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Tuesday, February 15, 2005

in the world of animals

The Centenary celebrations are on in the Kaziranga Park. Inaugurated on the 13th February by the Chief Minister of Assam, it had celebrities like Lord Ravensdale, the grandson of Lord Curzon, the first Viceroy of India and Maharani Gayatri Devi apart from the author Mark Shand. A group of 50 elephants took out a colorful procession to mark the beginning of the festivities. Kaziranga is famous for its one-horned rhino population – it is reported that out of 2400 such animals, nearly 1600 can be found here.

Preserving wild life is an area that is often discussed and debated upon at dinner tables and over cocktails but is seldom practiced seriously. We are fond of showing off our dressed up puppies and cuddling those lovely poodles, we ring up the SPCA to complain of our neighbors not taking proper care of their kittens and caging birds for pleasure. But, do we know that a type of blood sucking fly is putting the country’s tiger population at a great risk? The alarm bells have been sounded by the authorities – in order to contain this evil, it is necessary to ensure that domestic animals do not stray into the territory of wild animals. How that can be achieved when the green belt is slowly diminishing is anybody’s guess.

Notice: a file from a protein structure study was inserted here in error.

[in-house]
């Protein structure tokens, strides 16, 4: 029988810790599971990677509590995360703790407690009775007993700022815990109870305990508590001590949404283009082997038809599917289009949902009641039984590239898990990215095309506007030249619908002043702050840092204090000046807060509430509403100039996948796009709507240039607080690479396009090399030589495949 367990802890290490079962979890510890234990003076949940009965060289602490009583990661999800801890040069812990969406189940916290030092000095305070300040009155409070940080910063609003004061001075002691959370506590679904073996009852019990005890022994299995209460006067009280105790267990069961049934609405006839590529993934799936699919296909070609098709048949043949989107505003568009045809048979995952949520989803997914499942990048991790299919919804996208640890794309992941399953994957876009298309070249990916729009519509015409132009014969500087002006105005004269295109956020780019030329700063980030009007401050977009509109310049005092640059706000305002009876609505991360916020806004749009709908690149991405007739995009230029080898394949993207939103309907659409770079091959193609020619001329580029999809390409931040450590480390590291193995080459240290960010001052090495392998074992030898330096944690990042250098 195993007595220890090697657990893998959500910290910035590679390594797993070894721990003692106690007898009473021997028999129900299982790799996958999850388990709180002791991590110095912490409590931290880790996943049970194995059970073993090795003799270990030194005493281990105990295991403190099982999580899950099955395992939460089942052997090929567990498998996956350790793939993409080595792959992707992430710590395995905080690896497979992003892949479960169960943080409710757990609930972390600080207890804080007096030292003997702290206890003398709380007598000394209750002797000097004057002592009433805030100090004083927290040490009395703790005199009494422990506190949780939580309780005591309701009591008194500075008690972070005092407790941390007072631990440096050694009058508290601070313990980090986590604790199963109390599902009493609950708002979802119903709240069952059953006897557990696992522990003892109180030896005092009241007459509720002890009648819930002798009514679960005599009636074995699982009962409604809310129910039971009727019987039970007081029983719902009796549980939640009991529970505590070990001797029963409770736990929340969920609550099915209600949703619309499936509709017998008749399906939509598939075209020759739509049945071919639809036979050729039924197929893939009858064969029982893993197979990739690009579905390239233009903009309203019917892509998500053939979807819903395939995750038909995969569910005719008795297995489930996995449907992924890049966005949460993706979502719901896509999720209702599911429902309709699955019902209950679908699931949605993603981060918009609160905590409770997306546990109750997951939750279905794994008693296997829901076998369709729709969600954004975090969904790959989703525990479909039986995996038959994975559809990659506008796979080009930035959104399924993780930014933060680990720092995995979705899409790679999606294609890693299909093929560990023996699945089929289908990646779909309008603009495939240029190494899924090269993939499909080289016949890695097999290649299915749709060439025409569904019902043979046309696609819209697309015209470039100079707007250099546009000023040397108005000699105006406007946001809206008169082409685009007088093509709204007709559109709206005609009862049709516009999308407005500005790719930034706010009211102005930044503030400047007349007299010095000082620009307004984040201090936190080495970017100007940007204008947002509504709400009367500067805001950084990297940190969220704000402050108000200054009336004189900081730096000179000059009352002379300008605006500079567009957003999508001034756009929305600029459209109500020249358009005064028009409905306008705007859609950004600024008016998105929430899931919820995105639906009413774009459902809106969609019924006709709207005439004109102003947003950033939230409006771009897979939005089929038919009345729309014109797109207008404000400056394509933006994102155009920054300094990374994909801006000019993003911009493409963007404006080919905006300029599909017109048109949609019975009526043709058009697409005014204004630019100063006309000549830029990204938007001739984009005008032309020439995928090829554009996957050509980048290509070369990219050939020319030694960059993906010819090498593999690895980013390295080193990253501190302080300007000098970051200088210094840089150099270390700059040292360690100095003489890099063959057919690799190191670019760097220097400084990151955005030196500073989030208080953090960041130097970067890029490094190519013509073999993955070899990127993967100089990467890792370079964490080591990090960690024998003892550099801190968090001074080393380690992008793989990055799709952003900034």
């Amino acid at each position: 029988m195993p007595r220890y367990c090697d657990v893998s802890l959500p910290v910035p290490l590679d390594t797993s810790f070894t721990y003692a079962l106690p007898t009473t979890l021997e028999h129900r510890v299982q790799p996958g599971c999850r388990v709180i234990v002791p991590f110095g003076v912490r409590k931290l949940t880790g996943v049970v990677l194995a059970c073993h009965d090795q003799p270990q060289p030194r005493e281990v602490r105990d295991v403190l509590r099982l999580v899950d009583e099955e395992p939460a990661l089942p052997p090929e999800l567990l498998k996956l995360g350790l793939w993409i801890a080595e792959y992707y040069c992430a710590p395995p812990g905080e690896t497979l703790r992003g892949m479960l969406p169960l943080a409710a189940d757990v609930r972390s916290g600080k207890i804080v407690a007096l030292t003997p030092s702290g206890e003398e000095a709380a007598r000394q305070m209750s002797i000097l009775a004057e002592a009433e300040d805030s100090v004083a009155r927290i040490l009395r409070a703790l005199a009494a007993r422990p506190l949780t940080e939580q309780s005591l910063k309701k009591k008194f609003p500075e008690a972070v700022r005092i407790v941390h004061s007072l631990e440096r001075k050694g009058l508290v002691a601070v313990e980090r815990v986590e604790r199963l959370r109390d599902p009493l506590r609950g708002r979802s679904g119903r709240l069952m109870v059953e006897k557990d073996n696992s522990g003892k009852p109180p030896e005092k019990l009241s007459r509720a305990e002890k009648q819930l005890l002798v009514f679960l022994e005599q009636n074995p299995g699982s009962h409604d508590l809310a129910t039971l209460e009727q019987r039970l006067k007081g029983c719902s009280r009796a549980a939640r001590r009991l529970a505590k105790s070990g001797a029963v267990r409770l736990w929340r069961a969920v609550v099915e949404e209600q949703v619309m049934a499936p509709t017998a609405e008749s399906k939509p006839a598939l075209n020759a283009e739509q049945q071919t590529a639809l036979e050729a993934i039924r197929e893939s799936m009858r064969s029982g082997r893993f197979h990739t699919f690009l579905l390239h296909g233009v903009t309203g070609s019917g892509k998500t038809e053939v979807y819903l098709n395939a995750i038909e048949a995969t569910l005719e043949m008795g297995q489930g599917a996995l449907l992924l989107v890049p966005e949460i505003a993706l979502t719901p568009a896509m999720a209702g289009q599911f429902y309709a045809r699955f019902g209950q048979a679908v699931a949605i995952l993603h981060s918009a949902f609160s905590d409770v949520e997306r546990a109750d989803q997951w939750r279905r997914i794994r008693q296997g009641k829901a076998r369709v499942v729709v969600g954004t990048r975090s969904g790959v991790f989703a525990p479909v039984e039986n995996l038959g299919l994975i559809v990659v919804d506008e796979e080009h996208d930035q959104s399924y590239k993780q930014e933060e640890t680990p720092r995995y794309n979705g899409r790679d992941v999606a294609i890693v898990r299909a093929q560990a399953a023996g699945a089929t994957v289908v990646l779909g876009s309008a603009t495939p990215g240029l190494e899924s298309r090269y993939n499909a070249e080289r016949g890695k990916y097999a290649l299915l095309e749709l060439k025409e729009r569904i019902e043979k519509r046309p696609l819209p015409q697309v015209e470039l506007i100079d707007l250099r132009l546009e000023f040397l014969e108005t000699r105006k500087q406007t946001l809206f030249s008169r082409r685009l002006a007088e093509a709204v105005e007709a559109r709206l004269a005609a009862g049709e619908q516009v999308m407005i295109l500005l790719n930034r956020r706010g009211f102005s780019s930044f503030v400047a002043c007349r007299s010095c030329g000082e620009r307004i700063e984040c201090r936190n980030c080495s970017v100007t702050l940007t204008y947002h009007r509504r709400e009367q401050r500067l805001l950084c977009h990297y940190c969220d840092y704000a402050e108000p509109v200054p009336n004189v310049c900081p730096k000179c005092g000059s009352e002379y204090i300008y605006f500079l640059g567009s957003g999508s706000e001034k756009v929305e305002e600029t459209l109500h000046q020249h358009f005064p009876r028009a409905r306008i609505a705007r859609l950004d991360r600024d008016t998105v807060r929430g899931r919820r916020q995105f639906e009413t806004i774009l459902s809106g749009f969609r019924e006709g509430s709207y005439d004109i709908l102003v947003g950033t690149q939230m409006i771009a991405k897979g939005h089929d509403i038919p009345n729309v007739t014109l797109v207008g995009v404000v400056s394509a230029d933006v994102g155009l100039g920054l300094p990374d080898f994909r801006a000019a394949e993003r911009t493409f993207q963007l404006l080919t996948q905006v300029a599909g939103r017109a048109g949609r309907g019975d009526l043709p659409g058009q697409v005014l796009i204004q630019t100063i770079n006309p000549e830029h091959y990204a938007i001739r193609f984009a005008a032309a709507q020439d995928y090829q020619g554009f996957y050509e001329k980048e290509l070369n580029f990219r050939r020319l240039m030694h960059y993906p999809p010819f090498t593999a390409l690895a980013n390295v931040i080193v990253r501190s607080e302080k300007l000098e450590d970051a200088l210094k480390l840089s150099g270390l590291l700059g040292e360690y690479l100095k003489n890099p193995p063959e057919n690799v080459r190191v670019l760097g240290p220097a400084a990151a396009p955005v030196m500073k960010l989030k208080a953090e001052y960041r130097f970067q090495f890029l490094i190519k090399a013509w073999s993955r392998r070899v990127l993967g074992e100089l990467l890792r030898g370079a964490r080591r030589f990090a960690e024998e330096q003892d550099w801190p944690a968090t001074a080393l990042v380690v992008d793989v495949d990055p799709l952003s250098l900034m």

Similarly astonishing is the fact that a WWF team has concluded that there is not a single tiger left in the Sariska Tiger reserve in Ranthambore, Rajasthan. Two years ago, a census indicated the presence of 25 tigers. Last year, it was 16 – this year the count is NIL. Authorities are trying to establish the reasons, when it is common knowledge that they have been poached upon by unscrupulous elements with the connivance of those who are responsible for the safeguard of such treasures. In this connection, one more news item about a petty thief killing and skinning a tiger in the Zoo garden of Hyderabad (four years back) and finally transporting the tiger skin to Mumbai for disposal reveals the sordid state of affairs of our resolve to protect wildlife. Those who cry themselves hoarse demanding justice should know where the fault lies. The guards should be reimbursed according to the value of the goods being guarded – their loyalties should not waver for the greed of additional remunerations. This is provably one of the reasons why we are witnessing loss of our prized possessions that carry historical weight like the medal presented to Tagore by the Nobel Committee and the statue of Buddha from the Kolkata museum.

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